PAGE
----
Rental bikes, love or hate them, we all need the convenience of them at sometime in our riding lives.
Rental bikes can be a lot of fun, they are like rental cars. Which as we all know, are the fastest cars around as the wear and tear of ragging them silly is not going to come back to bite you. But like all things there are good and bad examples of the breed.
Last year I rode a brilliant rental from Bothy Bikes in Aviemore. It was a well maintained, fast and well thought out bike with a good solid build and a sensible cockpit. Occasionally a rental is an opportunity to ride something different, a new bike (to you) on unfamiliar trails or a chance to try a 29er or a fat bike for example.
At the start of the year whilst visiting family in south Lanarkshire and close to Glentress I found myself with some time free, but without a bike. Alpine bikes do a rental service at GT, so it seemed a good opportunity to sample their rental fleet and get a new year spin in the legs. I thought another run on a 29er HT would be fun as the red and blue trails would suit a bike like the one I rode from Bothy bikes. Unfortunately, this was not like the bike from Bothy Bikes.
Collecting the bike at the Peel centre shop was an fast and easy process, however they had lost my pre-booking so I was charged £5 more for my hire. The bike was a Trek X-Caliber 7, the entry level model, with a build that did nothing to hide its price point.
Featured a 3 x 9 speed Acera drive train and Shimano M355 disc brakes, with 80mm of travel up front handled by a Rockshox XC30. The finishing kit was all Trek’s in house brand Bontrager and to be fair, was fairly solid. All this weighed in at a mighty 30/31 lbs so it was fair to say this was no feather weight cross country whippet.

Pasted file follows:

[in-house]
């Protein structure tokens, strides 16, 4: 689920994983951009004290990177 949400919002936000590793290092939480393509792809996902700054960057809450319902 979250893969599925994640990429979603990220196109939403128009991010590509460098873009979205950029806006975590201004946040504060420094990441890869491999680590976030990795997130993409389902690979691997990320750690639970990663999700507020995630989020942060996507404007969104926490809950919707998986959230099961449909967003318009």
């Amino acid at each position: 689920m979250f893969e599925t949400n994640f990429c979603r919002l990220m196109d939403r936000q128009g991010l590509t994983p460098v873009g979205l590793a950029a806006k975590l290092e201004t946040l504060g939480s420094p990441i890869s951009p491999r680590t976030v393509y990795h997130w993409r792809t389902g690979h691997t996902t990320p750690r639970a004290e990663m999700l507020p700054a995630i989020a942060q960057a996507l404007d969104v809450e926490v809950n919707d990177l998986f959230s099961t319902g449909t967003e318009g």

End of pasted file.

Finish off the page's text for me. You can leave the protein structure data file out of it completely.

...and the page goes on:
Sadly, even though this was a large sized frame and the 2016 model, the cockpit was both long and narrow, with a 90mm stem and sub 700mm bars.
It became quickly apparent that things where not entirely well, this was not a healthy bike and it had had a very hard rental life. If you put down any power the chain would jump the rear cassette when in the middle of the block. Convenient. When the bike was lent to the right would drop gears and shift down and in a left turn it would shift up. And to top it off, the front brake was as useful as one of those plastic display puddings you get at a chain restaurant. Fully pulled to the bar, I could still pedal uphill.
It was a lazy diesel engine, and a heavy one at that
But I didn’t come here for the climb. Finally topping out at the familiar benches at the start of Spooky Wood, probably the most famous trail in Scotland after the Fort William WC track.
It was my turn to drop in, time to see if this 29er came to life when gravity was assisting. Handling like all the things you expect a middling 29er to be, slow to accelerate and was at its best when it was allowed to carry its momentum. Turns needing initiating earlier, but it was the heavy feel at the crank and the lack of any acceleration that was the most notable. It was a lazy diesel engine, and a heavy one at that.
However this was soon to be over shadowed by a far more uncomfortable sensation.
The tyres, I discovered, had at the very least 60psi in them, presumably to ensure they didn’t puncture. This meant every small stone was communicated to the fork with the tyres lacking composure on even the most groomed sections of trail. The most basic of basic forks, predictably, lacked any small bump sensitivity. So by half way down Super Gee I could feel my knuckles rattling apart. This bone shaker ride quality only got worse the fast you went and eventually I had to slow to walking pace as it was getting acutely painful.
With the ride comfort simulating acute arthritis, I opted to let as much air out the tyres that I dared and head back on blue trails, in hope of saving my hands from becoming useless claws for the rest of the day. While this took the edge of I was reminded of the tyres in every berm and gee out as the squired under the now lack of pressure.
Arriving back at the Peel centre I handed over my rental donkey to the shop mech, who asked how it was. “Rough” was about all I could muster in summery, along with “You might want to look at the front brake”.